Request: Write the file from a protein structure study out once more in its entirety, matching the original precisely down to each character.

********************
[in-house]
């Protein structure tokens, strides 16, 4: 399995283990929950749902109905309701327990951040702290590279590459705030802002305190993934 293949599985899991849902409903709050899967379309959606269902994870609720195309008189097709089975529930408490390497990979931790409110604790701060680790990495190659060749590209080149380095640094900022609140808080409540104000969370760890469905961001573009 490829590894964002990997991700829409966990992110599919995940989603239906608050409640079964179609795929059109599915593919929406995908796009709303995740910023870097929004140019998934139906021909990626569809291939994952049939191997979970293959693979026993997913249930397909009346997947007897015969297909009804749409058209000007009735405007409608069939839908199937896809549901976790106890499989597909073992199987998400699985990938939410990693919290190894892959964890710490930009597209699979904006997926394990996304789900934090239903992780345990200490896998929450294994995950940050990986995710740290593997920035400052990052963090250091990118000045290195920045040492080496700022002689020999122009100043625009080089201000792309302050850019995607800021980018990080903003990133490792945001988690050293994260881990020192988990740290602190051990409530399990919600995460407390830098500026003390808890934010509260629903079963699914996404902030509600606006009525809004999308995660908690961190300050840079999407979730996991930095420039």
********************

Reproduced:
[in-house]
């Protein structure tokens, strides 16, 4: 399995283990929950749902109905309701327990951040702290590279590459705030802002305190993934 293949599985899991849902409903709050899967379309959606269902994870609720195309008189097709089975529930408490390497990979931790409110604790701060680790990495190659060749590209080149380095640094900022609140808080409540104000969370760890469905961001573009 490829590894964002990997991700829409966990992110599919995940989603239906608050409640079964179609795929059109599915593919929406995908796009709303995740910023870097929004140019998934139906021909990626569809291939994952049939191997979970293959693979026993997913249930397909009346997947007897015969297909009804749409058209000007009735405007409608069939839908199937896809549901976790106890499989597909073992199987998400699985990938939410990693919290190894892959964890710490930009597209699979904006997926394990996304789900934090239903992780345990200490896998929450294994995950940050990986995710740290593997920035400052990052963090250091990118000045290195920045040492080496700022002689020999122009100043625009080089201000792309302050850019995607800021980018990080903003990133490792945001988690050293994260881990020192988990740290602190051990409530399990919600995460407390830098500026003390808890934010509260629903079963699914996404902030509600606006009525809004999308995660908690961190300050840079999407979730996991930095420039």